CEA Recommends Measures for EV-to-Grid Charging

The V2G concept involves EVs supplying electricity back to the grid


The Central Electricity Authority (CEA) has suggested measures to standardize and ensure the interoperability of batteries to facilitate the integration of electric vehicles (EVs) with the grid through reverse charging.

The vehicle-to-grid (V2G) concept involves EVs supplying electricity back to the public power grid to meet energy demands. The CEA’s report on V2G reverse charging calls for the inclusion of provisions for reactive power compensation in the CEA’s Technical Standards for Connectivity to the Grid Regulations.

The global V2G market, valued at $10 million in 2022, is anticipated to experience significant growth, reaching $11.3 million in 2023 and projected to reach $59.2 million by 2030.

In response to the Ministry of Power‘s request in March, the CEA formed a committee to develop guidelines for the reverse charging of EV batteries to the grid.

Opportunities from Surging EV Deployment

As EVs spend a significant portion (80-90%) of their lifetime parked, their inherent battery storage capacity positions them as an attractive and flexible solution for the power system.

The CEA report highlights this unique characteristic creates vast electricity storage capacity within EV fleets. Emphasizing their role, the report underscores that these EVs function as flexible loads and decentralized storage resources, providing additional flexibility to support power system operations.

However, it also acknowledges challenges in the ongoing development of EV charging infrastructure and integration. It points to the necessity for a comprehensive policy and regulatory framework that carefully considers the impact of added EV load on the network.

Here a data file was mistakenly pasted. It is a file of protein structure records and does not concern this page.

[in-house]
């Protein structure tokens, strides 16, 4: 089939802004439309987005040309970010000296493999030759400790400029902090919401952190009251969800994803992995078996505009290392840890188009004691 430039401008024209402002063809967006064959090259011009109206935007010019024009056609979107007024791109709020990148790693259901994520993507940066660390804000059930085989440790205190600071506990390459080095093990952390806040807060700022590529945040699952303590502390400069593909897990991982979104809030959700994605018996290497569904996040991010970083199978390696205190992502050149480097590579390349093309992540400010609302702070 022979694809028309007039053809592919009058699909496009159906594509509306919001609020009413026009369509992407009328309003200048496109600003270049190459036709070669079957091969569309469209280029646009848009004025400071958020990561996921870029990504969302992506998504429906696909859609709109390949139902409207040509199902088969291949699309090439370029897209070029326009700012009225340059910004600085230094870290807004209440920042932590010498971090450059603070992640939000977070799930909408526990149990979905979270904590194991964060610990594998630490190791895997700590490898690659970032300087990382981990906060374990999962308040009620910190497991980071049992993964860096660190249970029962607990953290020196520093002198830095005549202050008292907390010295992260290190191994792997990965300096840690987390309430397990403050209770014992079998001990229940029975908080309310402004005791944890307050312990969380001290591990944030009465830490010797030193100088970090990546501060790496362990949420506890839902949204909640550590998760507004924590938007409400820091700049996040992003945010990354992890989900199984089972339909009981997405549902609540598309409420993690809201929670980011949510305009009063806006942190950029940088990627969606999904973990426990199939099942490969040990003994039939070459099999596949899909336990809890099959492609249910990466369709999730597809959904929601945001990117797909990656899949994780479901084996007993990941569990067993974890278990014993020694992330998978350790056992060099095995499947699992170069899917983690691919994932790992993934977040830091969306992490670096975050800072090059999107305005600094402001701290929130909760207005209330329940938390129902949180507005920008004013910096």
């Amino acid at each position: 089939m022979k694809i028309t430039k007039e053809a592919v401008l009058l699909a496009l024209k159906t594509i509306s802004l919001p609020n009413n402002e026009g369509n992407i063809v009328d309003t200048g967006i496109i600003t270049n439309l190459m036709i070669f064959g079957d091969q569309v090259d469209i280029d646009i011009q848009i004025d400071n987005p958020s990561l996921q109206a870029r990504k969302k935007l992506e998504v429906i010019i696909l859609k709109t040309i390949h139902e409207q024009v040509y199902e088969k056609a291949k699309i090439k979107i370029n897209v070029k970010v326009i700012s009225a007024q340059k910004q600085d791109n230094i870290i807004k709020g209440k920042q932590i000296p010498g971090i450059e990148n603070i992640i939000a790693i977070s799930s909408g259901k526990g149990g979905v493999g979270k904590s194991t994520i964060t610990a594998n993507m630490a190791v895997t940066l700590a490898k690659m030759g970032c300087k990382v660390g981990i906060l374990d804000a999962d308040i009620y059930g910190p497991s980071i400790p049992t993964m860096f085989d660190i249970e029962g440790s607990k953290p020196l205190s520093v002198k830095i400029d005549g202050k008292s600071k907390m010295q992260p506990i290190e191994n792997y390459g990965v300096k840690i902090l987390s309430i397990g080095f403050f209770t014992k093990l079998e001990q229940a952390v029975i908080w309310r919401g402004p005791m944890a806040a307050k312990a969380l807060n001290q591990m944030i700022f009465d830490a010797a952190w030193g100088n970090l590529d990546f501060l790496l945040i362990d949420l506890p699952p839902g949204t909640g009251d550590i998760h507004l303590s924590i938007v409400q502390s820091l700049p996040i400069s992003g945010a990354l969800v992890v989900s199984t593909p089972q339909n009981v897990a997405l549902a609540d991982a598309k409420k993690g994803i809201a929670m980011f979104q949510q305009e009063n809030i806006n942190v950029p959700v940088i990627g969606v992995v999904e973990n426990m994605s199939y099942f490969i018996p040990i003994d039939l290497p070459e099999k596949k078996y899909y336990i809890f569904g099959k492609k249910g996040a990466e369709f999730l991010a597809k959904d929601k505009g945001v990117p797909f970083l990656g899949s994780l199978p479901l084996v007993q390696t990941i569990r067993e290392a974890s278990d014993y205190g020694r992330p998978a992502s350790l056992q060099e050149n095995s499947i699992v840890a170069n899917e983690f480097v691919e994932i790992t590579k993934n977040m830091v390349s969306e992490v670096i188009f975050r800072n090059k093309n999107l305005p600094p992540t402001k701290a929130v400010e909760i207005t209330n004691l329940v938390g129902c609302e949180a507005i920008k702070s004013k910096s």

Distribution utilities grappling with high EV loads may face network congestion, voltage fluctuations, reactive power compensation requirements, increased peak load, and phase imbalances.

  • The CEA recommends a holistic approach encompassing standardization, interoperability, bidirectional charging systems, and optimizing grid infrastructure requirements to address these challenges.
  • It underscores the pivotal role of aggregators in participating in the electricity market through ancillary services. It outlines a detailed step-by-step process for aggregators, emphasizing the critical need for sufficient EV charging before participation in the V2G system.
  • Further responsibilities are highlighted for distribution companies (DISCOMs), emphasizing their role in providing electricity connections for EV charging infrastructure, implementing tariff structures, and ensuring proper operation and maintenance.
  • The report advocates for developing EV readiness plans by DISCOMs, supporting effective load management strategies, grid upgrade plans, and additional power procurement if required.

Synergies between Renewable Energy and EVs

Through intelligent charging infrastructure, when numerous EVs seek to charge simultaneously, the system redistributes them to allocate capacity. This enables charging all EVs by distributing available power across vehicles without overloading local feeders.